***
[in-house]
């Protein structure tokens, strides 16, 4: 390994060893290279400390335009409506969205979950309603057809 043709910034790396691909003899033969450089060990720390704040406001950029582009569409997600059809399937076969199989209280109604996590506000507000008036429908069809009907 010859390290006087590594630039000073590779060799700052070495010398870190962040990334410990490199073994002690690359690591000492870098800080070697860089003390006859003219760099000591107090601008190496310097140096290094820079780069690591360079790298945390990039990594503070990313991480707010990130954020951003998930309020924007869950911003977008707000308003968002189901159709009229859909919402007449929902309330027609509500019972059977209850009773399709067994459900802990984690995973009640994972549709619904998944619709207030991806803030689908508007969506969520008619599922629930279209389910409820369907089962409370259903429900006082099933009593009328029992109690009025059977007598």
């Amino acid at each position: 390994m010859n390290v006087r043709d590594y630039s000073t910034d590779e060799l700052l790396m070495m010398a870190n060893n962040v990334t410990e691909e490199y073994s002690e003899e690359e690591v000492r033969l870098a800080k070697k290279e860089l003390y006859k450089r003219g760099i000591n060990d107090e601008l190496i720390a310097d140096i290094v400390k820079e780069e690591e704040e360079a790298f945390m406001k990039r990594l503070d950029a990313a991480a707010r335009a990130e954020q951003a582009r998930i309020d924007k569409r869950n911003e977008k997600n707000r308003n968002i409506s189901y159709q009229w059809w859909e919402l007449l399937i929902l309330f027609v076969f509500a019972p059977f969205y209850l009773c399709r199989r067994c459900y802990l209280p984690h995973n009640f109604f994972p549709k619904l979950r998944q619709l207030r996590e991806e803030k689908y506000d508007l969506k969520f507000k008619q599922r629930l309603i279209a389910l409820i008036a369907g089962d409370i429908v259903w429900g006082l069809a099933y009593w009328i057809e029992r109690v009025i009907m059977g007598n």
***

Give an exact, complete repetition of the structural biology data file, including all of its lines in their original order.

[in-house]
């Protein structure tokens, strides 16, 4: 390994060893290279400390335009409506969205979950309603057809 043709910034790396691909003899033969450089060990720390704040406001950029582009569409997600059809399937076969199989209280109604996590506000507000008036429908069809009907 010859390290006087590594630039000073590779060799700052070495010398870190962040990334410990490199073994002690690359690591000492870098800080070697860089003390006859003219760099000591107090601008190496310097140096290094820079780069690591360079790298945390990039990594503070990313991480707010990130954020951003998930309020924007869950911003977008707000308003968002189901159709009229859909919402007449929902309330027609509500019972059977209850009773399709067994459900802990984690995973009640994972549709619904998944619709207030991806803030689908508007969506969520008619599922629930279209389910409820369907089962409370259903429900006082099933009593009328029992109690009025059977007598």
């Amino acid at each position: 390994m010859n390290v006087r043709d590594y630039s000073t910034d590779e060799l700052l790396m070495m010398a870190n060893n962040v990334t410990e691909e490199y073994s002690e003899e690359e690591v000492r033969l870098a800080k070697k290279e860089l003390y006859k450089r003219g760099i000591n060990d107090e601008l190496i720390a310097d140096i290094v400390k820079e780069e690591e704040e360079a790298f945390m406001k990039r990594l503070d950029a990313a991480a707010r335009a990130e954020q951003a582009r998930i309020d924007k569409r869950n911003e977008k997600n707000r308003n968002i409506s189901y159709q009229w059809w859909e919402l007449l399937i929902l309330f027609v076969f509500a019972p059977f969205y209850l009773c399709r199989r067994c459900y802990l209280p984690h995973n009640f109604f994972p549709k619904l979950r998944q619709l207030r996590e991806e803030k689908y506000d508007l969506k969520f507000k008619q599922r629930l309603i279209a389910l409820i008036a369907g089962d409370i429908v259903w429900g006082l069809a099933y009593w009328i057809e029992r109690v009025i009907m059977g007598n």